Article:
After 31 days of the return to the “new normal”, a strategy that aims to achieve the orderly and gradual reopening of the economic, social, and educational life of Mexico, the Ministry of Health (SSa) released the most relevant information on the coronavirus epidemic in the country.
As of this Wednesday, July 1, there have been 231,770 confirmed cases within the public healthcare system (cases in private hospitals are not reported by the federal government), and 28,510 deaths from COVID-19. Today’s numbers added 5,681 new cases and 741 deaths. These numbers indicate a slight uptick in the seven-day running average of cases, indicating that the virus has not declined in recent weeks.
Puerto Vallarta reported its highest single-day death rate with seven deaths today. Although the number is low, the average daily death toll since the beginning of the pandemic has been less than one death per day.
The record-high death toll comes two weeks after beaches were reopened in Puerto Vallarta, and ten days after crowds flocked to the beaches in celebration of Father’s Day.
The second-highest single-day death toll was six deaths recorded last week on June 26, 6 days after Father’s Day weekend.
As a signal that the virus is spreading in Puerto Vallarta, this week’s daily average of infection is 26 cases per day, compared to 11 cases per day in the previous week’s average.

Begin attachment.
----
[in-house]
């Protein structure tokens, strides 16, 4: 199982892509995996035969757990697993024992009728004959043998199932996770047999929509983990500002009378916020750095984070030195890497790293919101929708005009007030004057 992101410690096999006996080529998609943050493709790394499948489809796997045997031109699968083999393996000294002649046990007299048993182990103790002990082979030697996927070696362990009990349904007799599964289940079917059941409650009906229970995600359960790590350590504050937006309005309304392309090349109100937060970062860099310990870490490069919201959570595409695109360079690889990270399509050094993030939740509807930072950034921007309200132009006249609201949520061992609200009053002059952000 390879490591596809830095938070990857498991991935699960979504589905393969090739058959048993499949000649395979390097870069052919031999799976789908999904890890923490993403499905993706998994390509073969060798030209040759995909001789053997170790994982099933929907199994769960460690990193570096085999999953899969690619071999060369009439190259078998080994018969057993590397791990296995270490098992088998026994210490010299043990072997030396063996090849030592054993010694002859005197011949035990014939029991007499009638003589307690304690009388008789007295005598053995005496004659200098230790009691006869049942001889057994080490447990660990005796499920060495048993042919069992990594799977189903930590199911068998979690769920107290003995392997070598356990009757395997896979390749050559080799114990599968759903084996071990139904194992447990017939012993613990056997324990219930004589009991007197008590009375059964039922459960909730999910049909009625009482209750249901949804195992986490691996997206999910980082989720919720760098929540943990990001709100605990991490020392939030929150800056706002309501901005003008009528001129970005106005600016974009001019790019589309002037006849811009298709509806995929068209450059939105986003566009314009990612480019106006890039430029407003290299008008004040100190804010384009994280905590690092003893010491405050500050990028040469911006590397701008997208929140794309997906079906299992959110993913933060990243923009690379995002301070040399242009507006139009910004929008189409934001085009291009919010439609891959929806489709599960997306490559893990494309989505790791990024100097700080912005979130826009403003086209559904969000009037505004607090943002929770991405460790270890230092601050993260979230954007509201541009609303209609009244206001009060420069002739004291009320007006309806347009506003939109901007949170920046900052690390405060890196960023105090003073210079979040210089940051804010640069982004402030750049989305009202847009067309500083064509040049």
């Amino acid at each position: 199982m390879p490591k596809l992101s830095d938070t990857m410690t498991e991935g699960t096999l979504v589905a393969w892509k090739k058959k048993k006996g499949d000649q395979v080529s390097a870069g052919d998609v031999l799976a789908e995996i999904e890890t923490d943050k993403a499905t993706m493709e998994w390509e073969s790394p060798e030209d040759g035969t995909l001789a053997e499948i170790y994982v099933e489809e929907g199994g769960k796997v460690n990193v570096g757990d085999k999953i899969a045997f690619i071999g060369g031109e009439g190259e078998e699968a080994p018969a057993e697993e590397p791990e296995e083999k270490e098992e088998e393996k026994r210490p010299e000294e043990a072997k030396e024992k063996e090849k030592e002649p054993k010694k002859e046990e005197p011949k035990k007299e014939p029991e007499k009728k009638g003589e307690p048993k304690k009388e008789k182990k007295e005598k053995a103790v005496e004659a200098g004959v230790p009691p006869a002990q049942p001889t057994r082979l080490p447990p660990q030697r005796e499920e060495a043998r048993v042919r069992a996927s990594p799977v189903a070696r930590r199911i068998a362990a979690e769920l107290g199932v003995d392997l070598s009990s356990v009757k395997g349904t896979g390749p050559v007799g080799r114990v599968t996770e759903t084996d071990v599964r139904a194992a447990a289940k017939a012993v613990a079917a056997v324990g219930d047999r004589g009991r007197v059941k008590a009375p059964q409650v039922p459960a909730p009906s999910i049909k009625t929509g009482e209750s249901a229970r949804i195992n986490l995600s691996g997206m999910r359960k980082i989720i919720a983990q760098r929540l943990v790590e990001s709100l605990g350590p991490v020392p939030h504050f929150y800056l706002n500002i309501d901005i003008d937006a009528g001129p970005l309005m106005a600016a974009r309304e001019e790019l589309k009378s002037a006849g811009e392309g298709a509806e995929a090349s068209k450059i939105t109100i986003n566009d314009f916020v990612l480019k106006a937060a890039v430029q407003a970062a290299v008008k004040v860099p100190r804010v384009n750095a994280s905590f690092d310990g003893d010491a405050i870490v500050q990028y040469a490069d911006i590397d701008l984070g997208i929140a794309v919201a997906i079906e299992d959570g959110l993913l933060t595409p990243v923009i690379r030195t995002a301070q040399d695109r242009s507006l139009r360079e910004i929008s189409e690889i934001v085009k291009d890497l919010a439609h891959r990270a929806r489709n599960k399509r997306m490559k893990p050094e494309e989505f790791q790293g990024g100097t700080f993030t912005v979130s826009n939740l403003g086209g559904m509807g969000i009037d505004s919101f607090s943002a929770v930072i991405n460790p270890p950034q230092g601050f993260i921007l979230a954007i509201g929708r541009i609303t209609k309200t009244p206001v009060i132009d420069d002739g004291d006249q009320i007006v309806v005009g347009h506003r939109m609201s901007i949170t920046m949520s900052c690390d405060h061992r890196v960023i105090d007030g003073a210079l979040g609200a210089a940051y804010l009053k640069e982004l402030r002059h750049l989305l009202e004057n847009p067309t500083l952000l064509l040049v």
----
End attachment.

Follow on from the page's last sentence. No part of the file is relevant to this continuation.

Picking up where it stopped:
The State of Jalisco, according to the Undersecretary of Health for the Federal Government will be one of the last states to emerge from the pandemic.
“So what does a long epidemic mean? It started on February 28, mathematical projections or predictions suggest that it could last until October, specifically in Jalisco and Nuevo León, the states that first entered the pandemic and will be the last to end,” said Hugo López-Gatell, Undersecretary of Prevention and Health Promotion.
It should be noted that none of the predictions provided by the Undersecretary have proven accurate.
Despite the reality of the numbers reported each day, President Andrés Manuel López Obrador declared today that ‘the worst is over’ for the pandemic in Mexico. The same declaration was made in early May and June became the deadliest month since the beginning of the pandemic.
Mexico has only tested 595,917 people in the past four months, making it difficult to get an accurate picture of the virus in the country, and making it more difficult to declare when the country has reached a peak or that the worse is over.
For the week of June 29 to July 5, 14 states are with a red light (maximum alertness) and the remaining 18, under orange, representing high risk. No States in Mexico have moved below Maximum Alert for COVID-19.
The Mazatlan Post